However, this distinction may be of little interest to the poor who do not get even two pieces of bread every day. Meeting their basic physical needs becomes their primary challenge in life, and they do not have the time or energy to transcend. Similarly, this knowledge may be of little interest to the super rich for whom material abundance and physical pleasures have become intoxicating, and who do not believe in the transcendent. This knowledge is perhaps most useful for the middle-of-the-roader , the seeker of a blissful life, free from pain and miseries. If interested, one can learn more at tm.org.
Identity (of the self) is a fundamental concept that one develops about oneself that evolves over time. A fixed identity composed of name, relationships, and belongings keeps one locked in small self.
How can one proactively evolve or transform one’s identity? First step would be to locate and unfreeze the current identity. Research has shown that there is a part in the brain that is responsible for one’s memory and identity. That part is hippocampus (seahorse-shaped) in the middle of the brain. To transform one’s identity is to change the flexibility of that part of the brain.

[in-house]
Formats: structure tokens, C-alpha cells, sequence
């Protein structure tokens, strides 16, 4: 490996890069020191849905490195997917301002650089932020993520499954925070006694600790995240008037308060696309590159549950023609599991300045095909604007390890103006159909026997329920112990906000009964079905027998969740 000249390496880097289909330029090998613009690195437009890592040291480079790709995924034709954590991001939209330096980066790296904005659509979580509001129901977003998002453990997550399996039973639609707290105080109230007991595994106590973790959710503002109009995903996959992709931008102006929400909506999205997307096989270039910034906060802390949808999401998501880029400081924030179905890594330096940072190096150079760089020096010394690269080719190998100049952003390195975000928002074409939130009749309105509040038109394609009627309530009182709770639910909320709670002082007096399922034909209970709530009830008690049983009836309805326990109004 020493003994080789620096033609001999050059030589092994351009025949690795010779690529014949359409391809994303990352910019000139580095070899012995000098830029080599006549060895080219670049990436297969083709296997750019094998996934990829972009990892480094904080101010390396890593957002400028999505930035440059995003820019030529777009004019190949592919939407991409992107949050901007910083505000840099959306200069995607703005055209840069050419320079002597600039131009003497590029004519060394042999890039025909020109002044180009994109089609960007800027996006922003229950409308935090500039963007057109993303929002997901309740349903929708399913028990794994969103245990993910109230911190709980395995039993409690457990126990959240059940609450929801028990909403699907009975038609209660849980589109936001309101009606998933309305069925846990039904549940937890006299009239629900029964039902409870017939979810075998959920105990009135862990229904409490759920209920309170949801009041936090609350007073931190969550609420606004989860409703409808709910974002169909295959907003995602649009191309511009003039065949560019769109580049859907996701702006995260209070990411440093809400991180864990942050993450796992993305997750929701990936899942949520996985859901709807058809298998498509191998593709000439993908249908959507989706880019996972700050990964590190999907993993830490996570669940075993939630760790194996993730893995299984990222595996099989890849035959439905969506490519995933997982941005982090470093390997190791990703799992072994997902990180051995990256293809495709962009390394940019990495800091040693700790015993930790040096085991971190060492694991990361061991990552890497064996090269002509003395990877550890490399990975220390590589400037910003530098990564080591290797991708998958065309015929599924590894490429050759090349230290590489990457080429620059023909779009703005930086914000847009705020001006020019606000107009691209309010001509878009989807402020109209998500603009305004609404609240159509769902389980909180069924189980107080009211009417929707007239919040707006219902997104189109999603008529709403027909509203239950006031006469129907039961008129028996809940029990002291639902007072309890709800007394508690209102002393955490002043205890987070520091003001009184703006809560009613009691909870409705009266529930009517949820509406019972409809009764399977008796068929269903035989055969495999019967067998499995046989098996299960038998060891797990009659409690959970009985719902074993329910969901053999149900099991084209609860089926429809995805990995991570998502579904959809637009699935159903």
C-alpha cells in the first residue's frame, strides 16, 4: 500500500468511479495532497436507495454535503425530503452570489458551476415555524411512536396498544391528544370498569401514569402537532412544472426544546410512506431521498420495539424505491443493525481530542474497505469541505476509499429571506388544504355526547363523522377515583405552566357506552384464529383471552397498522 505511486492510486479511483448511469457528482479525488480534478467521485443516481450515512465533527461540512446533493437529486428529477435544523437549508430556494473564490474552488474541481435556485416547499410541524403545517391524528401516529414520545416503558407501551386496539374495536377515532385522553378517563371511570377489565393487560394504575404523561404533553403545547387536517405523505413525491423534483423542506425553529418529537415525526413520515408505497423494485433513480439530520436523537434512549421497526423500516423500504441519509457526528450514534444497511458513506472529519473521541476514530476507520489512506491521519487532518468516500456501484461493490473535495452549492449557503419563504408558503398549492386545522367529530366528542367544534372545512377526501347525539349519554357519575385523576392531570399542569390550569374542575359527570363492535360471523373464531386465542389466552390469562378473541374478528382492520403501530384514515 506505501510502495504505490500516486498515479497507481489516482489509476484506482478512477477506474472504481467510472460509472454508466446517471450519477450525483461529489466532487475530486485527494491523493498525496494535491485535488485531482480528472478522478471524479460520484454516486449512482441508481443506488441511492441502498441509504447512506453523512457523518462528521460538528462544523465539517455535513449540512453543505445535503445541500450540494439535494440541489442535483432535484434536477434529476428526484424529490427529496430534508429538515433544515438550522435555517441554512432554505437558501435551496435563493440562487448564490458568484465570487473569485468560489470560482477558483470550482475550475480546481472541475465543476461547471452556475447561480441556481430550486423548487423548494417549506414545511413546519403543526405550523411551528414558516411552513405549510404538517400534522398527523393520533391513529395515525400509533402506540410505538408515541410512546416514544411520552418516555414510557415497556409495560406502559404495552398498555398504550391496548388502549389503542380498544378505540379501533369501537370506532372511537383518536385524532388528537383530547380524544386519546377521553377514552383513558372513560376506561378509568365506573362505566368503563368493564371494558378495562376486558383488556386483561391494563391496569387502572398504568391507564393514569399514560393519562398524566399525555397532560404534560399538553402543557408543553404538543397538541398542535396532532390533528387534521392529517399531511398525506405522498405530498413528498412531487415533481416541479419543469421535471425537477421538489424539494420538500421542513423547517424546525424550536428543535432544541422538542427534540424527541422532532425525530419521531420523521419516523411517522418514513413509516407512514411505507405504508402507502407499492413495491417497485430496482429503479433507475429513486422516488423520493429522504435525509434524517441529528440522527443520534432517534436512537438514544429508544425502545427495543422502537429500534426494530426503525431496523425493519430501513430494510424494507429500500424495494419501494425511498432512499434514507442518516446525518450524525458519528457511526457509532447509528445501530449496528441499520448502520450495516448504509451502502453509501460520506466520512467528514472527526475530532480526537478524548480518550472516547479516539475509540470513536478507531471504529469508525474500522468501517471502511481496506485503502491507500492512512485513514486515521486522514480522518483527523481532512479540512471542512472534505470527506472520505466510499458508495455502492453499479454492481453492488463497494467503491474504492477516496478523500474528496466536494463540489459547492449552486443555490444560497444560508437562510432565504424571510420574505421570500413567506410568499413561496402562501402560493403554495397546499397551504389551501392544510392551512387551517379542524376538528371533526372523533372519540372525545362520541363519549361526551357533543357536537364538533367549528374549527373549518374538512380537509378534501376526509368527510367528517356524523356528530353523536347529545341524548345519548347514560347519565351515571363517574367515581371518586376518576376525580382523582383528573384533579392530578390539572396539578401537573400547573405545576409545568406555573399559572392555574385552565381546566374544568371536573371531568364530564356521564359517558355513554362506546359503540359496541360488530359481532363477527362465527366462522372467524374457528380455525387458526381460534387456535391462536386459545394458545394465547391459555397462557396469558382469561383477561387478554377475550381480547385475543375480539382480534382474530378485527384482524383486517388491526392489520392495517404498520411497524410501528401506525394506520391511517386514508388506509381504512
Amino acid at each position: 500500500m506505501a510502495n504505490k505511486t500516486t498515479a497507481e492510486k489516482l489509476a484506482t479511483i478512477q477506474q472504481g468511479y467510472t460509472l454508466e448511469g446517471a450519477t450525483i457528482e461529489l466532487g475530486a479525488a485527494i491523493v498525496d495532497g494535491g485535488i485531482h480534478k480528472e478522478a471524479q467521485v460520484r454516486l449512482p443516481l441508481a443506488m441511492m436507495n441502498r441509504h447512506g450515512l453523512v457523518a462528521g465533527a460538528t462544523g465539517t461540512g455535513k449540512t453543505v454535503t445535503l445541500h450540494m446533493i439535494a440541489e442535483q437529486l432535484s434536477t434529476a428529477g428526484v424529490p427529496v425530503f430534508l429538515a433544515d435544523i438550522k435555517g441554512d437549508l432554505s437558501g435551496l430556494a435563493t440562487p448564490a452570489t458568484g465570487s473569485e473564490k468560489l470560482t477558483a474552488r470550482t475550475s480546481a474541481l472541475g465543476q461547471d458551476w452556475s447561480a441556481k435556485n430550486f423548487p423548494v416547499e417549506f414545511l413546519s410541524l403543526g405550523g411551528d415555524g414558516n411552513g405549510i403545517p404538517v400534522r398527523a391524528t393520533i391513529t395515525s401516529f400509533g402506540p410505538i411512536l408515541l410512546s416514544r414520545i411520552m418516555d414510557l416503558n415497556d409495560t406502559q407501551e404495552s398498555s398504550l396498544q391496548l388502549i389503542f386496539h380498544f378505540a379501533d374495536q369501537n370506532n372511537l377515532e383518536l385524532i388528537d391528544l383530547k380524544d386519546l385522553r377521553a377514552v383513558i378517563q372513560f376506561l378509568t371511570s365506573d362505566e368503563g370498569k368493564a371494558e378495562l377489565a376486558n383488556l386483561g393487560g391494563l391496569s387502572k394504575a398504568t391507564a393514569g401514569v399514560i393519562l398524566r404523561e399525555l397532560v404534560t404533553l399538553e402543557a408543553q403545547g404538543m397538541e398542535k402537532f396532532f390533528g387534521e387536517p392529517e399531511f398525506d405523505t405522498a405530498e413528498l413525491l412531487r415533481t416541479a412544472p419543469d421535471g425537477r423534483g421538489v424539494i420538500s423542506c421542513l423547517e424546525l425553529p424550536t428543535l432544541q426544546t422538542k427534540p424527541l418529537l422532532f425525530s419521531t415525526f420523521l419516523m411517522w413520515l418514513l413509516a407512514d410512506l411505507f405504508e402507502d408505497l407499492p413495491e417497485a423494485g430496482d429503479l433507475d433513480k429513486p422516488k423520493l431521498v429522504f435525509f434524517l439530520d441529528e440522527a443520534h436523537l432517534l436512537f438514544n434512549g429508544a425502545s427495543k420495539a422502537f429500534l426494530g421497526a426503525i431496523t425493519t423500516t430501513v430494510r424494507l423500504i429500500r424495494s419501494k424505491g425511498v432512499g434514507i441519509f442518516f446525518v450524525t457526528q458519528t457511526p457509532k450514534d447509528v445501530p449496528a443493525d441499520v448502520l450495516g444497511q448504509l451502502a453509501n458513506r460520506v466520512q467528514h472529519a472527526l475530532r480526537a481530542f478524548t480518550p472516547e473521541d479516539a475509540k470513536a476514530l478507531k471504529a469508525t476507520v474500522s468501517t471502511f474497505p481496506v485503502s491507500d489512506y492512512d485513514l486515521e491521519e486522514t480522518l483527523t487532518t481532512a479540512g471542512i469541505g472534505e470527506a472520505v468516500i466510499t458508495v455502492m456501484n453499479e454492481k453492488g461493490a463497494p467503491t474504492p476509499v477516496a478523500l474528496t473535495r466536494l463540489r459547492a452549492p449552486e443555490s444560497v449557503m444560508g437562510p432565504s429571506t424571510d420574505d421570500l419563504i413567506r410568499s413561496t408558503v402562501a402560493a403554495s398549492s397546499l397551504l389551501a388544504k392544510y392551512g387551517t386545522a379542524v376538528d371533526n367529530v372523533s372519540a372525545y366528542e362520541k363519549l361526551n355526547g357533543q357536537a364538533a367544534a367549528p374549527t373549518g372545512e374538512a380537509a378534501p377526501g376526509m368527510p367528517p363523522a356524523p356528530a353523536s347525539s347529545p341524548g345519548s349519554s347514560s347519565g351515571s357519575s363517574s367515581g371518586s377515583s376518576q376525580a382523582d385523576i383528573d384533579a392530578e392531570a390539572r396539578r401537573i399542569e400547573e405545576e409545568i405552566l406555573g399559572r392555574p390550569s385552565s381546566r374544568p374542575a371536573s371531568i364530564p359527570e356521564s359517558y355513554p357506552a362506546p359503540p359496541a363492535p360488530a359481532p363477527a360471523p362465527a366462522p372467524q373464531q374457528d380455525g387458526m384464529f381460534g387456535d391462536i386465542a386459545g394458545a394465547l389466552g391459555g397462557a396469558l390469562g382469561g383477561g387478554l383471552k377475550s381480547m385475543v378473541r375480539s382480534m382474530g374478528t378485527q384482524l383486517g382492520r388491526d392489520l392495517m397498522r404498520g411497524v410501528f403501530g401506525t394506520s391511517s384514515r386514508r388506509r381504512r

Yagyas such as AtiRudraAbhishekam when done properly are a great way for self-transformation. Ashwamdetha yagyas are another way to achieve that. Coming from the Vedic tradition, the Ashvamedha is a ritual used by great Indian kings to expand their imperial sovereignty. A stallion would be released to wander for a period of one year. Whatever area the horse would cover in a year, unless challenged, would belong to the king. Then the horse is sacrificed.
There are two ways to explain the change in identity: Imagination and Transcendence.
Ashwamedha yagyas lets the king’s horse roam freely to as far as it can. Similarly, if the mind is free to imagine itself in the most expansive terms, it could be the broadening or expansion of identity. All of that territory becomes the mind’s. That is the way to understand it from an object-referral method.